|As a species we should not be proud of this. Source|
Homogeneity might be acceptable in the fast-changing consumer electronics industry, or arguably even in music, but in architecture, the built environment which surrounds us every waking minute of our lives, and which is such an important aspect of our identifiable culture, well, it's simply not acceptable. Not unless we want to entirely lose our culture, identity, and traditions, or if we want the entire world to look exactly the same. I certainly don't. The most disappointing has to be when starchitects take on urban design duties. The results are unsurprisingly just as inhuman, if not more so, than their buildings. If you’re still saying to yourself fine, good for them, they have every right to promote their business just as any other corporation... very well, but at the least let’s stop seeing them as some kind of oracles of wisdom, better qualified to speak on architecture than anyone else. Large developers may build the majority of junk architecture, but at least they don’t pretend to be something they're not.
I'm worried how apathetic many people have become about this. I don't just mean architects, who are among the greatest perpetrators of this global tragedy, but the general population has likewise been led to believe that place specific architecture is pastiche, old-fashioned, or not part of the zeitgeist. There's that German word again, the bane of beauty. It means the spirit of the age, but why glass, steel, and concrete represent the spirit of our age is a mystery to me. People may not be religious nowadays, but they sure do follow some of these guidelines as fervently as any religion. If anything, to me those industrially produced materials are the antithesis of the zeitgeist I live in, in which climate change is a serious concern and polluting industries should be shunned, not embraced. And for the sake of my mental well being, I want to live in an environment which promotes joy, beauty, and respect of nature. To continue to manufacture industrial materials in large quantities, conscious of the environmental consequences, and to promote them as part of the zeitgeist, that has to be some kind of perversion.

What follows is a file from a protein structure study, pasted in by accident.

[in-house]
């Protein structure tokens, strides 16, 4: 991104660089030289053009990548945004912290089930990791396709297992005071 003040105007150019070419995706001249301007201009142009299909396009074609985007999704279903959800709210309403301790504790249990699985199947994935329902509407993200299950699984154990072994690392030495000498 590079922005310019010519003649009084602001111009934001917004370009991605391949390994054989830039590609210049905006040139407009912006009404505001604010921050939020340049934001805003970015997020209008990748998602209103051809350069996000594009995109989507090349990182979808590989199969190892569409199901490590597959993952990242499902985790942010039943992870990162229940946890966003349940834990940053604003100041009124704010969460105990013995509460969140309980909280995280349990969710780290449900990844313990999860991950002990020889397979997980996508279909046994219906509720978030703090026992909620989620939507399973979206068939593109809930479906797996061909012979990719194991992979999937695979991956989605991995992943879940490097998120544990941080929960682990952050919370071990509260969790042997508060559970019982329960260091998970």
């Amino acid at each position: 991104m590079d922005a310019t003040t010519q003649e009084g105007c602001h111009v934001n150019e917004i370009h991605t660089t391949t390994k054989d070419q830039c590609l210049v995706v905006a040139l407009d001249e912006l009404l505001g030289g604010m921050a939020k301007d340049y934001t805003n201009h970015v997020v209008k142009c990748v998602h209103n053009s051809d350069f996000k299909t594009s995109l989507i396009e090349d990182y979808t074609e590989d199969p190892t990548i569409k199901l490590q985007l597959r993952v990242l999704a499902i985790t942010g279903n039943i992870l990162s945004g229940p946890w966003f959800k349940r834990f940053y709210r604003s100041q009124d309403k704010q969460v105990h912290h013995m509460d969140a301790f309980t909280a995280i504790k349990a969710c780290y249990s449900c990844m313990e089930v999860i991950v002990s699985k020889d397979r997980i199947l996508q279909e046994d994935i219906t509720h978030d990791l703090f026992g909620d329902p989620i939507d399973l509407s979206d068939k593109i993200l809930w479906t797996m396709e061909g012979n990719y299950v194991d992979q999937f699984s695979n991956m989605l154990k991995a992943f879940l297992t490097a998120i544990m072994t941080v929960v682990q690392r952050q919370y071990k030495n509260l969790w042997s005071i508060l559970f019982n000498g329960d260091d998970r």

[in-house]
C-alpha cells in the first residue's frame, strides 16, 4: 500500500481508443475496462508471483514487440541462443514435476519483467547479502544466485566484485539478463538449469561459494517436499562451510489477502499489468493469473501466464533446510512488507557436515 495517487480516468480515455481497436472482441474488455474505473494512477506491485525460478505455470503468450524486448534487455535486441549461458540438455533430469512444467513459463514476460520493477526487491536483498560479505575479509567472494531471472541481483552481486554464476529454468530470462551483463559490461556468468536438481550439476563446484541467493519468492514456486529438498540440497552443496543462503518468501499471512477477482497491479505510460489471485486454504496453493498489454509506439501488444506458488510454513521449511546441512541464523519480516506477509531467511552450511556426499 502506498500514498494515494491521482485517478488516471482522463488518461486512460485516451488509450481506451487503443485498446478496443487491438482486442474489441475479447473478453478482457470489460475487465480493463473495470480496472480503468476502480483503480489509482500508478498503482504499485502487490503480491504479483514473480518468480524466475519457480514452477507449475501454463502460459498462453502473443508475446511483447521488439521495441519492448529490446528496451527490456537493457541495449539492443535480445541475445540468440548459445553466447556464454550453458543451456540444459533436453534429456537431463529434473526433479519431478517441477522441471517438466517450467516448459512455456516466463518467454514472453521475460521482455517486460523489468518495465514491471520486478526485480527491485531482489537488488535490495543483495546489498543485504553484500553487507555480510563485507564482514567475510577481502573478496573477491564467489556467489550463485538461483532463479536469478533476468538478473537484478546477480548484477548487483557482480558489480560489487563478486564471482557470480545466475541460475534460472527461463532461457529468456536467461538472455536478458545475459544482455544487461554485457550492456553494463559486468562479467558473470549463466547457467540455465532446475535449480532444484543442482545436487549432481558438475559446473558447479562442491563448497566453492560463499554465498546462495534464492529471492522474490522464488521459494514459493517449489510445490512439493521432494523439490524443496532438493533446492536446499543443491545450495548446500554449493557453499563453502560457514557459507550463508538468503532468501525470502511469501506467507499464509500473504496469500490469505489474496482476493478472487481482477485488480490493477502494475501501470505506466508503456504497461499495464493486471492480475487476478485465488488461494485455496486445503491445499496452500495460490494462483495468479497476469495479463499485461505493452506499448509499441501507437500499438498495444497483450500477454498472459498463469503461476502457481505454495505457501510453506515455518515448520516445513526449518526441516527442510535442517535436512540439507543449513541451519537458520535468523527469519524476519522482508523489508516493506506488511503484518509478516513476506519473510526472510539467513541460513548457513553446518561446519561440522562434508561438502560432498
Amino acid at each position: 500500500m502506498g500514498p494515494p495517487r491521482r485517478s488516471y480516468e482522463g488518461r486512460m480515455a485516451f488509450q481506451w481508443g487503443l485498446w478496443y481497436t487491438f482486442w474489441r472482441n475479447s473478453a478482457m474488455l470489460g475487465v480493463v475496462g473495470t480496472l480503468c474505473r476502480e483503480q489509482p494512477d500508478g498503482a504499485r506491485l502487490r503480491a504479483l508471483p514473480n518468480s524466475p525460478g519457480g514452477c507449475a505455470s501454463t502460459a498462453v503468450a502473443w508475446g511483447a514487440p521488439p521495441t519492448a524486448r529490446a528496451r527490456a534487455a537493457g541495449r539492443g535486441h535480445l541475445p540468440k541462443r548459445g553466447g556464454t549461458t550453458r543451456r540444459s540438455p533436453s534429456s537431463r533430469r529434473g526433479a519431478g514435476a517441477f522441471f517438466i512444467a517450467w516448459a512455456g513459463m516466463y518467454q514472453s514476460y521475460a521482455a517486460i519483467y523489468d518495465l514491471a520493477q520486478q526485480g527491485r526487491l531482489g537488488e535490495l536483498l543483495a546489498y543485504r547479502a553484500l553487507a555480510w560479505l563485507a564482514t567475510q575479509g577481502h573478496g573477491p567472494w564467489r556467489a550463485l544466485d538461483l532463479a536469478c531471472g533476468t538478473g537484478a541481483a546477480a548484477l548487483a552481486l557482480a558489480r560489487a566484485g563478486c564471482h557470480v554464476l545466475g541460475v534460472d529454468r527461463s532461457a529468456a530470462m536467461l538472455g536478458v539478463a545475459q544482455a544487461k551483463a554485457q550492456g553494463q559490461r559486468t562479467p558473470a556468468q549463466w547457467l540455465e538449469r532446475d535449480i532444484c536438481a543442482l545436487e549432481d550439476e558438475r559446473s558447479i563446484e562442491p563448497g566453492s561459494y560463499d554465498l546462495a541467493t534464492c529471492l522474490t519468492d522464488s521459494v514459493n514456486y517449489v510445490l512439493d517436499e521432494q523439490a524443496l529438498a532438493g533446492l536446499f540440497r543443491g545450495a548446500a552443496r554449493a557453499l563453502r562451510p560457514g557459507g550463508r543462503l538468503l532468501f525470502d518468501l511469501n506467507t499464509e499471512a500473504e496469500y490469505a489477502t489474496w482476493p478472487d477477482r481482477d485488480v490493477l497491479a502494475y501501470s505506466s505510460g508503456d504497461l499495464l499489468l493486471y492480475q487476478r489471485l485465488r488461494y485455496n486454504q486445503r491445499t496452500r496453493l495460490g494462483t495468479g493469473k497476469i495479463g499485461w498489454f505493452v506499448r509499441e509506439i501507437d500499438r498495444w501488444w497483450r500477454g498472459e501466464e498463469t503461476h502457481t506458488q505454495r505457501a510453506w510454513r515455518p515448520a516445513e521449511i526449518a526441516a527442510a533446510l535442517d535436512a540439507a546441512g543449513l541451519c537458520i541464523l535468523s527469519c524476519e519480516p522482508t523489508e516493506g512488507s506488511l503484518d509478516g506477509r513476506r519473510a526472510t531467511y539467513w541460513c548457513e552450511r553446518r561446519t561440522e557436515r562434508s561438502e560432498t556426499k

So I propose we stop promoting the BIG’s of the world (referring to both Bjarke Ingels Group and Koolhaas’ “Bigness” theories), and return architectural discourse to something of a grassroots level. We need to stop asking architect/businessmen what they foresee for the built environment, and instead start empathizing with our fellow citizens, and ask them how they would like to see their towns and cities develop. From studies we already know it veers more toward traditional walkable neighborhoods, not a megalopolis. And why not, when traditional city designs are the result of thousands of years of evolution and adapted to human needs. We want beautiful, walkable, place-specific neighborhoods, but we won't get that if we continue to hire a select group of architects to design all over the world. When mayors, planning officials, and developers turn to starchitects to develop buildings and master plans for their cities, it’s nothing more than totalitarianism which ignores the dreams of the people. Left to many architects, we’d still be in the throes of urban renewal and building towers in the park à la Le Corbusier.
The dialogue needs to stop focusing on individual buildings and focus on the streetscape, the simple layout of streets and sidewalks, storefronts, public parks, and public transit. Only then should individual buildings come into the equation and be judged by how well they integrate and enhance the whole. A massively overscaled disjointed building like the CCTV tower? No thank you. A museum or big box store surrounded by acres of parking? I'll pass. And for the sake of all mankind, a moratorium on razing any building built pre-WWII. We need to preserve examples built at a time when human scale still mattered, when beauty mattered, and before cars dictated our cities. As for those starchitects? Well, I think your neighbor can probably identify beauty more effectively than they can.